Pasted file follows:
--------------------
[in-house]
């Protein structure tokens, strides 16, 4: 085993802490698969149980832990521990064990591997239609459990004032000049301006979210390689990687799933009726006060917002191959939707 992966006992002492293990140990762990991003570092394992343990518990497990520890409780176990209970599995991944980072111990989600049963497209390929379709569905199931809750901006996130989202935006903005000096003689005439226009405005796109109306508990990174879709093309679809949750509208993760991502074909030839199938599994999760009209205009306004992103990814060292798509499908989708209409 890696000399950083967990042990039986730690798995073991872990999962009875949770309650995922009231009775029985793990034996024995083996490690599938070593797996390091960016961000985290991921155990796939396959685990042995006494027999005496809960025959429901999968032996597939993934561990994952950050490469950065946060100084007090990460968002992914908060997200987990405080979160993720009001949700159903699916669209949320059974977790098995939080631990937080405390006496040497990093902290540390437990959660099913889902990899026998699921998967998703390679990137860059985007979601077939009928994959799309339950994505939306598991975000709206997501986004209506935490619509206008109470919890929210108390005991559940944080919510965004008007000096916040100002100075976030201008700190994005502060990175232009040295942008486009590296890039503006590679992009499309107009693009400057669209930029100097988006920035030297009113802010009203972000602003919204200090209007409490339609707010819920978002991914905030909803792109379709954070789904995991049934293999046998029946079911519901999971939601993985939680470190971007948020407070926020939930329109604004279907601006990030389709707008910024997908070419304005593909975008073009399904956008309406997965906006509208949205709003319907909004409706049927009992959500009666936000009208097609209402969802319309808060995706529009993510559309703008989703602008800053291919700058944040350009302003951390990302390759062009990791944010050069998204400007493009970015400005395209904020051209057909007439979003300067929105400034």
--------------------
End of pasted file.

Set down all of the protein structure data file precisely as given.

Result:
[in-house]
């Protein structure tokens, strides 16, 4: 085993802490698969149980832990521990064990591997239609459990004032000049301006979210390689990687799933009726006060917002191959939707 992966006992002492293990140990762990991003570092394992343990518990497990520890409780176990209970599995991944980072111990989600049963497209390929379709569905199931809750901006996130989202935006903005000096003689005439226009405005796109109306508990990174879709093309679809949750509208993760991502074909030839199938599994999760009209205009306004992103990814060292798509499908989708209409 890696000399950083967990042990039986730690798995073991872990999962009875949770309650995922009231009775029985793990034996024995083996490690599938070593797996390091960016961000985290991921155990796939396959685990042995006494027999005496809960025959429901999968032996597939993934561990994952950050490469950065946060100084007090990460968002992914908060997200987990405080979160993720009001949700159903699916669209949320059974977790098995939080631990937080405390006496040497990093902290540390437990959660099913889902990899026998699921998967998703390679990137860059985007979601077939009928994959799309339950994505939306598991975000709206997501986004209506935490619509206008109470919890929210108390005991559940944080919510965004008007000096916040100002100075976030201008700190994005502060990175232009040295942008486009590296890039503006590679992009499309107009693009400057669209930029100097988006920035030297009113802010009203972000602003919204200090209007409490339609707010819920978002991914905030909803792109379709954070789904995991049934293999046998029946079911519901999971939601993985939680470190971007948020407070926020939930329109604004279907601006990030389709707008910024997908070419304005593909975008073009399904956008309406997965906006509208949205709003319907909004409706049927009992959500009666936000009208097609209402969802319309808060995706529009993510559309703008989703602008800053291919700058944040350009302003951390990302390759062009990791944010050069998204400007493009970015400005395209904020051209057909007439979003300067929105400034």